12.7%
28
2.7%
24
9.7%
High School
400
21.5%
332
35.0%
83
14.1%
48
28.0%
Some College
344
16.3%
279
26.9%
111
20.4%
52
24.1%
College≤
934
55.1%
244
25.5%
278
62.8%
59
38.2%
1354
77.4%
423
41.6%
381
85.5%
64
45.2%
531
22.6%
579
58.4%
119
14.5% 119
54.8%
<185% FPL
666
28.8%
591
59.7%
131
21.5%
89
48.1%
185+% FPL
1047
71.3%
299
40.3%
305
78.5%
54
51.9%
Marital Status
Married
Not married
Household Income
1Weighted
Percents
Table 3. Comparison of unintended pregnancy prevalence
among MA PRAMS and BRFSS respondents (PRAMS
2008/2010, n= 1019; BRFSS 2008/2010, n=183 )1
PRAMS 2008/2010
BRFSS 2008/2010
Unintended Pregnancy
Unintended Pregnancy
%
95% CI
%
95% CI
Maternal Age
18-24 years
57.5%
51.8% 63.0%
71.9%
49.2%
87.2%
25-34 years
26.0%
23.3% 28.8%
19.8%
14.6%
26.3%
35-44 years
19.0%
15.2% 23.5%
14.8%
10.6%
20.4%
NH White
27.2%
24.1% 30.6%
16.7%
12.7%
21.8%
NH Black
47.6%
43.8% 51.5%
42.3%
24.5%
62.3%
Hispanic
41.0%
37.5% 44.7%
35.6%
23.7%
49.6%
NH Asian/PI
28.0%
24.5% 31.8%
19.0%
8.2%
38.2%
Maternal Race/Ethnicity
1Weighted
Percents
2non-Hispanic
Table 3 Continued
PRAMS 2008/2010
BRFSS 2008/2010
Unintended Pregnancy
Unintended Pregnancy
%
95% CI
%
95% CI
Maternal Education
<High School
44.5%
37.3%
52.0%
47.8%
24.4% 71.8%
High School
42.4%
37.3%
47.7%
33.3%
22.2% 46.5%
Some College
42.6%
37.4%
48.1%
22.7%
15.1% 32.7%
College or higher
17.3%
14.7%
20.2%
13.2%
9.5% 18.0%
Married
19.5%
17.3%
21.9%
11.7%
8.4% 15.9%
Not married
53.8%
49.5%
58.1%
48.6%
38.8% 58.5%
<185% FPL
48.0%
43.9%
52.0%
33.7%
25.1% 43.6%
185%+ FPL
20.1%
17.5%
23.0%
13.0%
9.3% 17.9%
Marital Status
Household Income
1Weighted
Percents
Other Attributes

Flexibility





Timeliness




Response rate consistently above 65%
Question response rate between 97.5% and 95%
Representativeness



2-6 months postpartum vs. up to 5 years postpartum
Women surveyed postpartum – recall bias
Data Quality


PRAMS conducted annually
States able to include state-specific questions
CDC changes to core questions (Phases)
Can adapt to add questions on emerging issues (e.g. H1N1)
Population-based, oversamples by race/ethnicity
Deliveries ending in live birth
Other Attributes: Simplicity, Acceptability, and Stability
Conclusion: PRAMS is an Acceptable
System for Monitoring Pregnancy Intention



Considered an acceptable data source by researchers and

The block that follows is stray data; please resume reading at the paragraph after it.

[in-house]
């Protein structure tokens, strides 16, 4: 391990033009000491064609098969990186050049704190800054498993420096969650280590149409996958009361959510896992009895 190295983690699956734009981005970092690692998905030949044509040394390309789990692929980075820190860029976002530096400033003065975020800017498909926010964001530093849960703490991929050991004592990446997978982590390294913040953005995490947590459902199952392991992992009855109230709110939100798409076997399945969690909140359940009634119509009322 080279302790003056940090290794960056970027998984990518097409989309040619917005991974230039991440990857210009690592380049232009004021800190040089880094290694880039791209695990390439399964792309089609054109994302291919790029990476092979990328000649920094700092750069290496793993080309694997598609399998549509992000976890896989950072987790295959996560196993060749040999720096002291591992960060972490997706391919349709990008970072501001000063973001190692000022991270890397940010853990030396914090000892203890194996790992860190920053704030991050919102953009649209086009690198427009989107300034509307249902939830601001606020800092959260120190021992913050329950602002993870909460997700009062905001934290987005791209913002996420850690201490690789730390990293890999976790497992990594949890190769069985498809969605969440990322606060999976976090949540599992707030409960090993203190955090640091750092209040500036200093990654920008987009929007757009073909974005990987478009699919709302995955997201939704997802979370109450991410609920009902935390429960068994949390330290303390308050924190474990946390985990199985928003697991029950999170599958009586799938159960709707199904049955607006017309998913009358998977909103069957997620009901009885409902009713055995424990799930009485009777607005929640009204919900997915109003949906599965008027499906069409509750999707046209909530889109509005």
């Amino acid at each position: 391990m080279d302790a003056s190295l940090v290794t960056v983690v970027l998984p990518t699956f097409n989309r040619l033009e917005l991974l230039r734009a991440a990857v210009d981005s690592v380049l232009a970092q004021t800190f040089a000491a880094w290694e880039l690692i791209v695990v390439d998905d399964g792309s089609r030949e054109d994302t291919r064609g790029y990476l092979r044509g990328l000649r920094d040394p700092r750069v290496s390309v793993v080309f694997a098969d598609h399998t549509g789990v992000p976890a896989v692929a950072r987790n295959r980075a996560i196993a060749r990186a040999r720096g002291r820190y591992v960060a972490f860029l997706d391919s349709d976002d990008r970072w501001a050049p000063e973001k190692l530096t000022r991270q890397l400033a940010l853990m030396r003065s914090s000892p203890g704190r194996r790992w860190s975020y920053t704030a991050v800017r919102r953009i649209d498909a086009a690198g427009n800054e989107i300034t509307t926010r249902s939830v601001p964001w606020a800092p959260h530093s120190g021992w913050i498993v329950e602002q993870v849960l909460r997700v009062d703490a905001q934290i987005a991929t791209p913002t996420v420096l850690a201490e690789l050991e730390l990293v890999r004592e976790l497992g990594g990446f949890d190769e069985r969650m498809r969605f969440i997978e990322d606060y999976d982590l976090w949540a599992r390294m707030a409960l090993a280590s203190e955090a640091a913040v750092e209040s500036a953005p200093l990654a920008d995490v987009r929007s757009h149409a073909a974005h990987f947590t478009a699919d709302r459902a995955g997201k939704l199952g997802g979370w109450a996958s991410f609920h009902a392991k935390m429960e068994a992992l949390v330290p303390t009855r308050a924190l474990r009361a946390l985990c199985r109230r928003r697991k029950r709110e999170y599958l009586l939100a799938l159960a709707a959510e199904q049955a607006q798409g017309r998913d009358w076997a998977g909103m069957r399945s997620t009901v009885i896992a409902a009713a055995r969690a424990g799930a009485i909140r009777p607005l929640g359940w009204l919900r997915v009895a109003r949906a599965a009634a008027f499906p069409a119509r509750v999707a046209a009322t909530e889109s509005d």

by its study population
Timely surveillance system for state-level data on
postpartum women
Prevalence of unintended pregnancy overlapped for all
indicators except <185%FPL and certain subgroups
(married, some college education, and NHW)



Concern because poorer women are more at risk of unintended
pregnancy
Similarly represented less educated women and minority women,
who are also more at risk
Can provide estimates for the magnitude of morbidity
associated with pregnancy intention


Inform reproductive health programs
Used in home-visiting programs to assist in developing reproductive
life plans
Strengths and Limitations of
PRAMS

Retrospectively collects data-recall bias



Currently no “partner questions”


Collects data soon after delivery
Capable of detecting trends that signal changes in
pregnancy intention
Ability to change PRAMS questions every year
Does not collect data on fetal death,
spontaneous abortion, or induced abortion


Live births used for family planning programs
Live births used for population contraceptive need
References
1.
2.
3.
4.
5.
6.
D'Angelo D.V., Gilbert B.C., Rochat R.W., Santelli J.S., Herold J.M.
Differences between mistimed and unwanted pregnancies among
women who have live births. Perspectives on Sexual and
Reproductive Health. 2004;36(5):192-7.
Kost K., Landry D.J., Darroch J.E. The effects of pregnancy planning
status on birth outcomes and infant care. Family Planning
Perspectives. 1998;30(5):223-30.4.
Sable M.R., Spencer J.C., Stockbauer J.W., et al. Pregnancy
wantedness and adverse pregnancy outcomes: differences by race
and medicaid status. Family Planning Perspectives. 1997;29:76-81.
Shah P.S., Balkhair T., Ohlsson A., et al. Intention to become
pregnant and low birth weight and preterm birth: a systematic review.
Maternal and Child Health Journal. 2011;15:205-16.
Finer L.B., Kost K. Unintended pregnancy rates at the state level.
Perspectives on Sexual and Reproductive Health. 2011:43(2):78-87.
Monea E., Thomas A. Unintended pregnancy and taxpayer
spending. Perspectives on Sexual and Reproductive Health.
43(2):88-93.
Questions & Comments
Acknowledgements:





Susan Manning, MD, MPH
Emily Lu, MPH
Hafsatou Diop, MD, MPH
MA PRAMS Advisory Committee
MA PRAMS Staff
Feel free to contact me at:
Olivia Sappenfield
[email protected]
Download
Related flashcards

Marriage

40 cards

Human sexuality

25 cards

Sexual fetishism

14 cards

Sexual acts

19 cards

Create Flashcards